Zach Schnackel


When I made the transition from agency-life to product development, my eyes were opened to the concept of truly modular components. Working under WordPress as our frontend platform; with the concept of "widgets" - it comes with "certain uncertainty" that any type of content can be placed... well anywhere. That perfectly responsive card-grid you intended to be used on a full-width homepage widget position? Well, it was just placed in a sidebar.

What would you have to do as a work-around? Well, two options come to mind:

  1. Add a modifier class to the component itself based on its position.
  2. Override any/all components that could exist in different widths and rewrite all media queries to match each scenario as needed.

Neither of which are ideal. Hey, it's not all our fault. Media queries have been around for quite a while and we've done a damn good job of extending them to the best of our ability. But, like everything else in life, it's just not good enough and we want more. Enter element queries.

Element queries is the concept of being able to interact with individual components, not based on window size, but the size of the component itself.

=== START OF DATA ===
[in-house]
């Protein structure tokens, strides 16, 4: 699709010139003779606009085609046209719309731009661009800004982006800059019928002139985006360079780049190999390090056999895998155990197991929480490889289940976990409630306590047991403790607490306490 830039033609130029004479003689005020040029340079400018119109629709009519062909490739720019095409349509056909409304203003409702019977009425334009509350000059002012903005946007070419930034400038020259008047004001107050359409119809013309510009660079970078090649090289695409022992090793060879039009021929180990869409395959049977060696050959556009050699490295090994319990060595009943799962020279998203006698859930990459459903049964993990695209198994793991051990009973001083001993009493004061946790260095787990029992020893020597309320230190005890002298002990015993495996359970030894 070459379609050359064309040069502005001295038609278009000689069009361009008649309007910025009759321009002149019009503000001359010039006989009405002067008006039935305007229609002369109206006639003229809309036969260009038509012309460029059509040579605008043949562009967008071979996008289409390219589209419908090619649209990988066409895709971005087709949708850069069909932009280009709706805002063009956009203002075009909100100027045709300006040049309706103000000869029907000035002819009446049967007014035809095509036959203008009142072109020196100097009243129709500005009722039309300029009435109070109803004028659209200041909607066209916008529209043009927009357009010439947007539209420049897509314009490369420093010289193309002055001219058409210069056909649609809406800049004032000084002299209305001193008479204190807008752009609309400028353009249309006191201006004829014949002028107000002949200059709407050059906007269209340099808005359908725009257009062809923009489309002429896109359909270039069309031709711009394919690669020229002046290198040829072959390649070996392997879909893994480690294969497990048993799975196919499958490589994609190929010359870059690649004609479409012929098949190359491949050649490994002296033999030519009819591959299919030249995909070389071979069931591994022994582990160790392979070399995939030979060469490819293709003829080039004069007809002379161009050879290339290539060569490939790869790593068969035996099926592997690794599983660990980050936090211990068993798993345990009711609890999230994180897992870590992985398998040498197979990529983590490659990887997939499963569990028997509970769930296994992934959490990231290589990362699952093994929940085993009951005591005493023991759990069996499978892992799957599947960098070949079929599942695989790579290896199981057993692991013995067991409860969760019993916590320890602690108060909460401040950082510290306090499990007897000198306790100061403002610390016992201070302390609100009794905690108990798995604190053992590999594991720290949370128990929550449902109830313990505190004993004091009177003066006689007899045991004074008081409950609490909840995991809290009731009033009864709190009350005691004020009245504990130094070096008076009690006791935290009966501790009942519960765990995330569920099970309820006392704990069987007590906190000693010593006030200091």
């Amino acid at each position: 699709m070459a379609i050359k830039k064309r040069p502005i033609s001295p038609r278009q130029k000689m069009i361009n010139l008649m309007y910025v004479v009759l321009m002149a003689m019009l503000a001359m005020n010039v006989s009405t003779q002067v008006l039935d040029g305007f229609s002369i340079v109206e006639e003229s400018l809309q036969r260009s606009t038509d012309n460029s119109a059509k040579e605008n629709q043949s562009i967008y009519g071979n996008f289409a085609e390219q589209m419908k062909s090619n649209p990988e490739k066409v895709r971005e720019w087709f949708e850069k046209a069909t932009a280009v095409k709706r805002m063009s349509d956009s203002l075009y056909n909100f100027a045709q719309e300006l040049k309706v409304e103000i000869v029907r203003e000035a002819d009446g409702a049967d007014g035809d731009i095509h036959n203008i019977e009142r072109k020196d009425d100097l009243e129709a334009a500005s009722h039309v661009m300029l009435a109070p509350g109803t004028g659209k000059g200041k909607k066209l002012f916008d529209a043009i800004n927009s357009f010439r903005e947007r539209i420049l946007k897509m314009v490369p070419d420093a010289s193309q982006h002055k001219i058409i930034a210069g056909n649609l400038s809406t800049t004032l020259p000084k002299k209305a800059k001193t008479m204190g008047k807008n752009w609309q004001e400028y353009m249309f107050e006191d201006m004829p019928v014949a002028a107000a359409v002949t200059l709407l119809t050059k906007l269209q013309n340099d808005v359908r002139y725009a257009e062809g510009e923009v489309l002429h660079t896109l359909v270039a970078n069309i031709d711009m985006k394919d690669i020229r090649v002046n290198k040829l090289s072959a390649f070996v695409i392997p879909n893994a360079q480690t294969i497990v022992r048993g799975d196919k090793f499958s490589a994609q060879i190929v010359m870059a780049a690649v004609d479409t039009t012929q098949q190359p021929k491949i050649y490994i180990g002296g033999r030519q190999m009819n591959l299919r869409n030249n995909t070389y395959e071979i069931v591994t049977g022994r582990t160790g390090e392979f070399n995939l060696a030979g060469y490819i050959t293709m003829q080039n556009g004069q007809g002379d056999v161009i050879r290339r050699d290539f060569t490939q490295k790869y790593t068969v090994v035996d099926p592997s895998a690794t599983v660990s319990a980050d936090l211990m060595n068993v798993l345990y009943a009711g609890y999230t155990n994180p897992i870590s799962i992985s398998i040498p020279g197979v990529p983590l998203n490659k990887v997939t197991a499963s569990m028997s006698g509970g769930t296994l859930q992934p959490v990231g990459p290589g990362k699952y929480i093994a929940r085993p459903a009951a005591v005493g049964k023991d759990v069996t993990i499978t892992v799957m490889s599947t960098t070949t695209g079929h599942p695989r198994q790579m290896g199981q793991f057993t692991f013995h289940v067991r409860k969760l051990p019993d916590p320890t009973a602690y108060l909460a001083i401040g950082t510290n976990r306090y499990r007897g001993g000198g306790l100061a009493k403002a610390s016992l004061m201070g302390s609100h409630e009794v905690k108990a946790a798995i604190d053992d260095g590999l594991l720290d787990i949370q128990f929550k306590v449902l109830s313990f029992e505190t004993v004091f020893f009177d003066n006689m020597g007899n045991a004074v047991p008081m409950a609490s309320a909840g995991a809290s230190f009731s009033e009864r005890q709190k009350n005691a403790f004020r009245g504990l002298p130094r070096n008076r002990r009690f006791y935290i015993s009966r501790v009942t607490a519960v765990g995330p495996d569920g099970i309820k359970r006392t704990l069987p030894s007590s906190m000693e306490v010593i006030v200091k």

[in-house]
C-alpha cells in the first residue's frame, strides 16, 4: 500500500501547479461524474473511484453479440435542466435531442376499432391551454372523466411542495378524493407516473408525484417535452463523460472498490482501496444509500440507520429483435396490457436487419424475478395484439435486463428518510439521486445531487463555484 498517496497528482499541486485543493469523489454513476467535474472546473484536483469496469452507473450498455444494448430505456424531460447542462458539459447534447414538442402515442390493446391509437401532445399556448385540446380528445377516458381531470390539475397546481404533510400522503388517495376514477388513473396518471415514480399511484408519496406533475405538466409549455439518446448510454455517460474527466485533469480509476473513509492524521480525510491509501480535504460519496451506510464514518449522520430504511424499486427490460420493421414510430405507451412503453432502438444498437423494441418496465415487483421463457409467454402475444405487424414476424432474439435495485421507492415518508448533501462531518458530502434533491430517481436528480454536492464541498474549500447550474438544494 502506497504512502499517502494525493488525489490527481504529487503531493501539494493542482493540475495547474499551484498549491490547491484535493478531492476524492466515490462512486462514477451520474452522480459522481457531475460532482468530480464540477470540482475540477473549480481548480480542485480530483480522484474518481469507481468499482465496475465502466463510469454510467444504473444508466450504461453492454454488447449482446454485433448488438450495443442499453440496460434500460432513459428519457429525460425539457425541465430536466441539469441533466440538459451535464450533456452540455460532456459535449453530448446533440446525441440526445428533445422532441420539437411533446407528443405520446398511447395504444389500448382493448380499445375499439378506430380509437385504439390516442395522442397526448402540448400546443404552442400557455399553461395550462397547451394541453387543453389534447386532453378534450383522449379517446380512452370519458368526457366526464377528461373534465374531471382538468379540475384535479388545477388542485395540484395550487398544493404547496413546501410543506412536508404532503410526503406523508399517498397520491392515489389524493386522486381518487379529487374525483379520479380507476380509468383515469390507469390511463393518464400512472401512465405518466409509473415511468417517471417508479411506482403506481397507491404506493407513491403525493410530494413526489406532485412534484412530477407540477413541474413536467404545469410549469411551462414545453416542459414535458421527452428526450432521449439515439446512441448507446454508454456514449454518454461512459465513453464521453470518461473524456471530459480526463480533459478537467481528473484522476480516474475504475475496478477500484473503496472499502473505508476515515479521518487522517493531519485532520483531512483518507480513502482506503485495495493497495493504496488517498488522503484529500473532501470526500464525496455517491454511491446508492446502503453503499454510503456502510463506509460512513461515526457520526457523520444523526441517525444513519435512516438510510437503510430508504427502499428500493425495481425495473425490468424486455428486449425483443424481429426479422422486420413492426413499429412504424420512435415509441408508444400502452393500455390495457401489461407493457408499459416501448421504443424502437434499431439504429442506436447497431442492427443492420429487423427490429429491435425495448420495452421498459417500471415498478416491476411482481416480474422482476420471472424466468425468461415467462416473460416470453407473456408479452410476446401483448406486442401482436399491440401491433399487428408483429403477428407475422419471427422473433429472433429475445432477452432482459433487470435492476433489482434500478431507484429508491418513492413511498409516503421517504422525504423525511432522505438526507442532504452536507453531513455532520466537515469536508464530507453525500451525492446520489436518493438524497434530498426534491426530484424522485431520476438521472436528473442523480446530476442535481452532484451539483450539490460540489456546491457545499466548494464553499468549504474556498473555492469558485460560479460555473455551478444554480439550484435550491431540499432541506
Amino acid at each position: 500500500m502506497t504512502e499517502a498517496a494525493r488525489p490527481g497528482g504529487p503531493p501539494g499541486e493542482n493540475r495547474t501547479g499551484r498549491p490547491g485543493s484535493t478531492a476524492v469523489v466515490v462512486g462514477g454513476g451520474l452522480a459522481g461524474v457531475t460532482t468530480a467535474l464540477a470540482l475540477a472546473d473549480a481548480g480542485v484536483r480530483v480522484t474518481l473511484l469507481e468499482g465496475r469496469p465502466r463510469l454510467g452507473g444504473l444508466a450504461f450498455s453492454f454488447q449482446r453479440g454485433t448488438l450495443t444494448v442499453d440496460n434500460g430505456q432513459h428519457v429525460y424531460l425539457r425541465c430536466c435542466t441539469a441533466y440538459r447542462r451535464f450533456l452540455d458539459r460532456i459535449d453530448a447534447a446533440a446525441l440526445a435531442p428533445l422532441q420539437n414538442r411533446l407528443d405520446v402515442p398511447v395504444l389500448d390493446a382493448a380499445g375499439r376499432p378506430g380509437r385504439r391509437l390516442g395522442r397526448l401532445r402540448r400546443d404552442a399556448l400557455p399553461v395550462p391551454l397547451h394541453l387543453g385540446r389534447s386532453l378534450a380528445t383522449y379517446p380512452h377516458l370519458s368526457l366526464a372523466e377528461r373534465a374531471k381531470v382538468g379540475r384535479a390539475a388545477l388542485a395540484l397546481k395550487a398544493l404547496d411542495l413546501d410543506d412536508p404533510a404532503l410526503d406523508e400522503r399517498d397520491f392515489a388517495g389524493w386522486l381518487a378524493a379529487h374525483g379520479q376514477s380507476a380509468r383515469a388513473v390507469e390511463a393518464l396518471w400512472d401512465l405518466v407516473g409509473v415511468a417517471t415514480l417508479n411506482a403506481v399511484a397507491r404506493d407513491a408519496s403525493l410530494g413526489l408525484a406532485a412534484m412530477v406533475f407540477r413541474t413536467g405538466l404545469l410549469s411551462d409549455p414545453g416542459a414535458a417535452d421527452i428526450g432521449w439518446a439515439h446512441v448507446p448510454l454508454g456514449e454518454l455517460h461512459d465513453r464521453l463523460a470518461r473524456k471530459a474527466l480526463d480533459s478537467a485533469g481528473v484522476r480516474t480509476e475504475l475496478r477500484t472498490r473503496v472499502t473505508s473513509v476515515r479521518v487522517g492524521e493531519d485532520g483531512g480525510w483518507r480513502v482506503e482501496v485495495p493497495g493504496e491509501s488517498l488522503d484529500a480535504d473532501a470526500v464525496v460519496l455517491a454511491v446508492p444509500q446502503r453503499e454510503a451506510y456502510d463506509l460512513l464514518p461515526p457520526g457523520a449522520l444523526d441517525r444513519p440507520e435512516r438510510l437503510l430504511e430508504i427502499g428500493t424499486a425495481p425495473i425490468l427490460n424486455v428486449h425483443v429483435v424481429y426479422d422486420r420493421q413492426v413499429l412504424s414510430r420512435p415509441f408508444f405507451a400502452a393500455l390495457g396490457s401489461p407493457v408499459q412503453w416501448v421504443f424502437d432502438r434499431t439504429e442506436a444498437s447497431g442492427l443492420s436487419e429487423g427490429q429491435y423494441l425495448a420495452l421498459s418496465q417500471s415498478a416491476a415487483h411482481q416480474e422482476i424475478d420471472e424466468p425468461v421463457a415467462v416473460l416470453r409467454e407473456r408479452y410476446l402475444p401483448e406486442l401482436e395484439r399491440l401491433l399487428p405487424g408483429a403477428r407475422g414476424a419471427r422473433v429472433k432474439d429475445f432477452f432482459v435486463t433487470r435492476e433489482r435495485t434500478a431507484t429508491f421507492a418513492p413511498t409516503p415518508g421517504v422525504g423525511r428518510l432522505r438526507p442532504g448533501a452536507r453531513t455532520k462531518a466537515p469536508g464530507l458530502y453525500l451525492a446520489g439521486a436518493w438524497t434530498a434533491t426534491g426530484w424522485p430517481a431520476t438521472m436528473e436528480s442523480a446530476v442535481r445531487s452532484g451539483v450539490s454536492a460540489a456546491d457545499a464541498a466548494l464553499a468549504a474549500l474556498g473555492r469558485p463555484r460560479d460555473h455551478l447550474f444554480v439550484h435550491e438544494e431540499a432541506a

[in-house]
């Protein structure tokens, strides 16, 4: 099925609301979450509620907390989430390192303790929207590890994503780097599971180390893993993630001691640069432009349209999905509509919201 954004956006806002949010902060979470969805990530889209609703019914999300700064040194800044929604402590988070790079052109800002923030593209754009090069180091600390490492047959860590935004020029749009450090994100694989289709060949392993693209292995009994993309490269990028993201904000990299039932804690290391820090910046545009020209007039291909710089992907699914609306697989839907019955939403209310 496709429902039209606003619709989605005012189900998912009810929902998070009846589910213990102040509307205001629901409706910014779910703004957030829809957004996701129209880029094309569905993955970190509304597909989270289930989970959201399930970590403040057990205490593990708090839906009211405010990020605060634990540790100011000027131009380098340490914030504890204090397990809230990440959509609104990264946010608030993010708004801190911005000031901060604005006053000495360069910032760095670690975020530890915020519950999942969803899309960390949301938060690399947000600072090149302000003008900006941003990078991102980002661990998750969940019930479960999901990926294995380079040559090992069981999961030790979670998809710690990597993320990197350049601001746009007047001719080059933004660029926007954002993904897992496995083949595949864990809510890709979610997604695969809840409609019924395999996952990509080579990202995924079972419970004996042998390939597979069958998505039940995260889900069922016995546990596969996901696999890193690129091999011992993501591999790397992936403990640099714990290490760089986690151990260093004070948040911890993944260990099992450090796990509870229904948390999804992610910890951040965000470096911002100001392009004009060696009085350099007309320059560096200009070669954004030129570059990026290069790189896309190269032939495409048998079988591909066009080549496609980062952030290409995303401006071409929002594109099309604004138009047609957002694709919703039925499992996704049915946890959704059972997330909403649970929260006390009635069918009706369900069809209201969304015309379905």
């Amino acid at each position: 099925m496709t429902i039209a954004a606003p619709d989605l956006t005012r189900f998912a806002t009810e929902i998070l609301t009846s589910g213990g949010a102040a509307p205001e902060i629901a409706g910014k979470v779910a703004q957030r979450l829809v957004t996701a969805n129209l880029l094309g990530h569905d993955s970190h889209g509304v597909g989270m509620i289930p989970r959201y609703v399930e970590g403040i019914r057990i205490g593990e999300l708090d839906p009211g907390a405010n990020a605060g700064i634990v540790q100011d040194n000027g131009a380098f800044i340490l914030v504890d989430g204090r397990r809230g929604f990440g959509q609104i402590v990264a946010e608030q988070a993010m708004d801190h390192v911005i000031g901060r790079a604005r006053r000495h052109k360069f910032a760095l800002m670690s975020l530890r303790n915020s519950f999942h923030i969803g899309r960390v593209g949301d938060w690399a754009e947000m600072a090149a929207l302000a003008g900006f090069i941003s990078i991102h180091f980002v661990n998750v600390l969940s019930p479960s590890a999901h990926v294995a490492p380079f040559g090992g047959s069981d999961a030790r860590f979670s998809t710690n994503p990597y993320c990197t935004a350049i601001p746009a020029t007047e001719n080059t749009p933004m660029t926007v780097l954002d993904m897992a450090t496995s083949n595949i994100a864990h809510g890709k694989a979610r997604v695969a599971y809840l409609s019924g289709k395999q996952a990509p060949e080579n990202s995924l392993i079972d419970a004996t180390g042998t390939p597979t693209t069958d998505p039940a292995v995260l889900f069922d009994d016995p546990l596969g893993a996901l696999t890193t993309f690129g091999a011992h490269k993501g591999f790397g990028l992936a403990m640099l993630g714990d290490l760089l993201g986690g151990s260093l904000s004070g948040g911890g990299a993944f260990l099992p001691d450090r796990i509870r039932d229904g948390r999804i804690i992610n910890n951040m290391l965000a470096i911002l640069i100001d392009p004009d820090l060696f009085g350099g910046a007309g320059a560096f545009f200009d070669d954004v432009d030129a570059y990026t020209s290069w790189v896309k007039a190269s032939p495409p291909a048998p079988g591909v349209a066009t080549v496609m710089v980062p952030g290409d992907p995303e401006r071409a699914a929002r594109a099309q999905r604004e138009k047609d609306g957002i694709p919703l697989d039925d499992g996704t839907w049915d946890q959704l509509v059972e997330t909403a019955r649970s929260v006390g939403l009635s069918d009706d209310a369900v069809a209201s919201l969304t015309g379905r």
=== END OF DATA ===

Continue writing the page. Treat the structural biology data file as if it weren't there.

This isn't anything new; Smashing Magazine laid it out pretty thick - and I whole heartedly agree with them. The concept of creating "polyfills" for this type of functionality isn't new either; there's plenty of libraries that approach this same problem. So, when fellow developer Craig Anthony and I both came across a need to use element queries, we quickly found all of the existing libraries to be too intrusive on either our DOM and/or styles. We wanted a simple manipulation library that could be molded into our existing structure and could prove to be performant enough to deal with dozens... hell hundreds of listener elements if we required it. At the end of the day, we wrote our own and we called it BoomQueries.

Some benefits of our library are:

  1. Vanilla JS
  2. Made for modern browsers (IE9+) to keep dependencies small
  3. NO DOM changes to get setup
  4. Debounce method used on resize for more controlled intervals
  5. Control over sizing classes added for more granular control

Registering, removing and refreshing components is incredibly simple thanks to a dead-simple API that still has tons of room for flexibility based on your project's setup.

It's as simple as passing your component into a new BoomQueries instance:

Huge props to Mark Funk and Jason Benesch for helping clean everything up and getting it ready for the masses.

:: Published Apr 25, 2015 ::